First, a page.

Three weddings in one month and it hit me: I’ve been going about wedding gift-giving all wrong. Why did I not learn from my great aunts and uncles? Go to the function, and the first person you spot who is related to the bride or groom – be it a 5 year-old niece, great uncle, or the bride herself – gets handed a check for the happy couple. Better yet, hand off cold hard cash in an envelope. If it’s good enough for afekomen presents, it’s good enough for a wedding.
Is this something people do more as they age? Is this a boat I’ve been missing all along? Or does handing off envelopes of cash a move reserved for people who send people swimming with the fishes and/or have a cache of silver dollars?
Pesach was nearly upon us, which meant food shopping would have been excessive. So, I took what I had and made a meal of it. And perhaps next year, I’ll be able to eat it on Peasach too!
Arzo con frijoles, with Peanut Sauce
1 can black beans, rinsed
1/2 c rice
1 c water
1 can diced tomato
2 tbsp cooking peanut butter
8 oz spinach
hot sauce, as desired
1/2 cup shelled peanuts, for garnish
Put all ingredient in an uncovered pot, bring to a boil. Cover, lower flame to a simmer, cook for 30-40 minutes. Eat in between pesach cleaning and shopping – or for sephardim, any time.
“You’re going to end up participating. You just wait,” Ally says. “You’re secretly dying to show our classmates your music, and I have a long-term plan for wearing you down. Bye!” She scurries off to class or to conquer a small nation.
And I am not participating.
– from This Song is Not for You* by Laura Nowlin
This is the way I ran my high school newspaper. Some called it One of America’s Great Newspapers. Others called it a rag. Either way, everyone read it.
*I can’t recommend the book. But this line is worth reading.
I don’t know what to wear today. On International Women’s Day, I’d like to wear something that represents my sisters worldwide. Something which shows the strength – in all forms – we possess. Today, of all days, I want my outfit to show that women can stand tall and powerful – but that when one of us is feeling powerless, the we are here to hold her up. I’m not alone in wanting to proclaim our universal sisterhood. In fact, everyone seems to have had the same thought. They just can’t agree on what our uniform should be.
Some will wear white to remember the suffragettes.
Some will wear black for #metoo.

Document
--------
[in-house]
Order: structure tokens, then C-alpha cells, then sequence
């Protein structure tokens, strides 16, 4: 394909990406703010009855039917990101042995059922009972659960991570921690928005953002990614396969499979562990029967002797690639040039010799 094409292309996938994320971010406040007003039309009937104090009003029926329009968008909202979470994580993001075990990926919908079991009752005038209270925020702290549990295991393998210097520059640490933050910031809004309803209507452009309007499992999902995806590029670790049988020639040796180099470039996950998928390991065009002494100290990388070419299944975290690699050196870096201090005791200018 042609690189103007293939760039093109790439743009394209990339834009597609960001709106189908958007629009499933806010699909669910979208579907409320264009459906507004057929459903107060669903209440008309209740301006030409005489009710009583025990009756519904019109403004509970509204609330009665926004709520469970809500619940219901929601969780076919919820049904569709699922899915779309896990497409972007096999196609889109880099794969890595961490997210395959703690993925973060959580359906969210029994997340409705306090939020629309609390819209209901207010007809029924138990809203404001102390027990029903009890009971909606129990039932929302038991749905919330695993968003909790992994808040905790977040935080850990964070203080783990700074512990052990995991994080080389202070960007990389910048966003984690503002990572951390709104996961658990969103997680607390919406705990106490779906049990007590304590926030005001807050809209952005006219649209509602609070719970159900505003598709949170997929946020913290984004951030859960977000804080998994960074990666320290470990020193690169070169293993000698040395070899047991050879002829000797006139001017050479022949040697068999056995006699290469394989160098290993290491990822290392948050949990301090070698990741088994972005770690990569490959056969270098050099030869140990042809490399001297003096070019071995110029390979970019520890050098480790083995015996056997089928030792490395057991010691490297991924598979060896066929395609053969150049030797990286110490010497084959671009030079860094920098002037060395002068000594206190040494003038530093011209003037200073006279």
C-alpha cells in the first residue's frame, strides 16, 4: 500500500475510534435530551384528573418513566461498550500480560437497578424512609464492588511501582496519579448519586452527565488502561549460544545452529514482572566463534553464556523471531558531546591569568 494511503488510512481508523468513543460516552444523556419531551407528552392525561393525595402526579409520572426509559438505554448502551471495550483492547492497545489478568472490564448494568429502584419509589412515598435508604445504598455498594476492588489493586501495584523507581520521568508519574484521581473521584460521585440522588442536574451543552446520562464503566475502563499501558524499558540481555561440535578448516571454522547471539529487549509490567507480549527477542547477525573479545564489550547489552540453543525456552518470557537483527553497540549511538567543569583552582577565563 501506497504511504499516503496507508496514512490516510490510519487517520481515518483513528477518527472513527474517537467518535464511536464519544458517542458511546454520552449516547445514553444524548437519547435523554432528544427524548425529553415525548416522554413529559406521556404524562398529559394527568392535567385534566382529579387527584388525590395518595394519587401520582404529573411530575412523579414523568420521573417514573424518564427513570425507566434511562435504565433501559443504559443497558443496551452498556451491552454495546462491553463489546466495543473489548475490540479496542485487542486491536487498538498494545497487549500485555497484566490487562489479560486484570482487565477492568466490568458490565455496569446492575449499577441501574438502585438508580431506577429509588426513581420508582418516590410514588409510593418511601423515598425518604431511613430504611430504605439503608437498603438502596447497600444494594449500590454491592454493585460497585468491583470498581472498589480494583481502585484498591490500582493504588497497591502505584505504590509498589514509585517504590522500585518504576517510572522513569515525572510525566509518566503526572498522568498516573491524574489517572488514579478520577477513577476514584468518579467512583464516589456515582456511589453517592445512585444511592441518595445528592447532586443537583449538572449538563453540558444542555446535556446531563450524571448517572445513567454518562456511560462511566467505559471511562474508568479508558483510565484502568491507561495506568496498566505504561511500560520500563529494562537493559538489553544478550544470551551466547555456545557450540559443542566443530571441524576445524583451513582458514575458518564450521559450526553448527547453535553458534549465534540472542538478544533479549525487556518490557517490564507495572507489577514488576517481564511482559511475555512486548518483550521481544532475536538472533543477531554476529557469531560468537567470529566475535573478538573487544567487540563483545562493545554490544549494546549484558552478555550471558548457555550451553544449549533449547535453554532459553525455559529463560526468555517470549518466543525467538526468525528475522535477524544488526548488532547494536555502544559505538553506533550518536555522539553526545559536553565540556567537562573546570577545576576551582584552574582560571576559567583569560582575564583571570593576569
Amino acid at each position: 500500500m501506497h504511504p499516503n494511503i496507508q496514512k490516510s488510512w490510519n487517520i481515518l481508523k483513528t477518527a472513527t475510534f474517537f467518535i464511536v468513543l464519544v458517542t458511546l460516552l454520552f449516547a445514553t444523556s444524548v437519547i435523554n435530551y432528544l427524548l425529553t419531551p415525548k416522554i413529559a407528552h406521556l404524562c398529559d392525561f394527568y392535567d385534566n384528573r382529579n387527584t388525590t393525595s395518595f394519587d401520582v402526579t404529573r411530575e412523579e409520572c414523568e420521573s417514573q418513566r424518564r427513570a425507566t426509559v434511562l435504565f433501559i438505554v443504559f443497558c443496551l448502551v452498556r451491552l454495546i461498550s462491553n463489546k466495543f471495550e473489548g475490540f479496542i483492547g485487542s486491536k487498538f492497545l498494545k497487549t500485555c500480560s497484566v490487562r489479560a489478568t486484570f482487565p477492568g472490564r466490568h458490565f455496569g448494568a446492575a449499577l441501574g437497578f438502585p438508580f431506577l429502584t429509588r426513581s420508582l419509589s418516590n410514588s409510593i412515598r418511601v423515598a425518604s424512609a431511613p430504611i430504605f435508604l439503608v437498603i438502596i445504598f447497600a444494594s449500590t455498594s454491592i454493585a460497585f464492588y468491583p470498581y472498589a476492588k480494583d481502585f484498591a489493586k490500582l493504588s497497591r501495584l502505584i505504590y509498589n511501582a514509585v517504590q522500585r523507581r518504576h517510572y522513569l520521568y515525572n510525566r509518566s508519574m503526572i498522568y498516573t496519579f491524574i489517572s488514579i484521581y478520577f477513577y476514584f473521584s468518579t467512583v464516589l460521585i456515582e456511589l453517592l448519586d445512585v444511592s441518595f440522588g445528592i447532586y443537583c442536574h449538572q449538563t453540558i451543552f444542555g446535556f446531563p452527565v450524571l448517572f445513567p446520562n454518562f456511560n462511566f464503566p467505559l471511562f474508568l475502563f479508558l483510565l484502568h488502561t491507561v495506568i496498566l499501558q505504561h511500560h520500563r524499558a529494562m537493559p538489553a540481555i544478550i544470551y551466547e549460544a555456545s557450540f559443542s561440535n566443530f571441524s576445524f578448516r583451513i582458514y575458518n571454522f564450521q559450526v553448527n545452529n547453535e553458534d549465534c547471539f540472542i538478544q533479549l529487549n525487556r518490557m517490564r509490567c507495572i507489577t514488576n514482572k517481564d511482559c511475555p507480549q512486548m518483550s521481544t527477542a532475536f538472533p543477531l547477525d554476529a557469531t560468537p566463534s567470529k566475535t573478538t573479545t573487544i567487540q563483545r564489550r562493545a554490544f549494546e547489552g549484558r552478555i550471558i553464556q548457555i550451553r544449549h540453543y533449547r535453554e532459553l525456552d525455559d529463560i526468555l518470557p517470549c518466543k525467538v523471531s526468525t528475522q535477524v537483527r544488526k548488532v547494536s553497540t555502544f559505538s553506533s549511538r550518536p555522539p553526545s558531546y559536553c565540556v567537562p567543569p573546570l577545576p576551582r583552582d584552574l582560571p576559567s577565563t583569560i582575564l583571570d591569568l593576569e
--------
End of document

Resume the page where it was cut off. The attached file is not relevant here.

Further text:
Others, living in the glow of last year’s Women’s March will wear red.
Those on-trend will be dressed in the Pantone color of the year: ultra violet.
I won’t be taking sides in this debate. Instead, I’ll support each of my sister’s choices while independently making my own way. That is how I will celebrate women today, and every day. Except today, I’ll be wearing the whole sisterhood in my hair. Solidarity!
I went through a phase where I tried to replicate a recipe without re-reading it. Sometimes that works out great. Other times, such as when I made this pilaf and forgot the rice – but not the amount of water you’d need to make it cook through – it did not work out at all.
Live, learn, and then remember that without the rice, a rice-and-lentil pilaf is just a bunch of lentils swimming in spice.
Rice and Lentil Pilaf from “The Vegetarian Gourmet’s Easy International Recipes”
dallop oil for sauteeing
1/2 c onions, diced
2 cloves garlic, minced
2 tbsp silvered almonds
2 3/4 c water
3/4 c brown rice, uncooked
1/2 c lentils, uncooked
1/4 cup craisins
2 tsp soy milk
1 tsp curry
1/4 tsp cumin
1/4 tsp ginger
1/8 tsp allspice
1/8 tsp salt
1/8 tsp pepper
sautee onion and garlic in oil until translucent. Add in all ingredients, bring to a boil. Cover pot, and simmer for 40 minutes. Do not uncover. If time allows, let sit for 5 minutes after removing from flame, fluff rice, and serve.
‘Huh. That must be annoying for [the birds]. I don’t like it when I’m trying to say something and no one is listening.’ She was very empathetic, Clare. A sweet kid. ‘No wonder they poop on the cars all the time. I would, too.’ Empathetic but vengeful.
– from The Garden of Small Beginnings by Abbi Waxman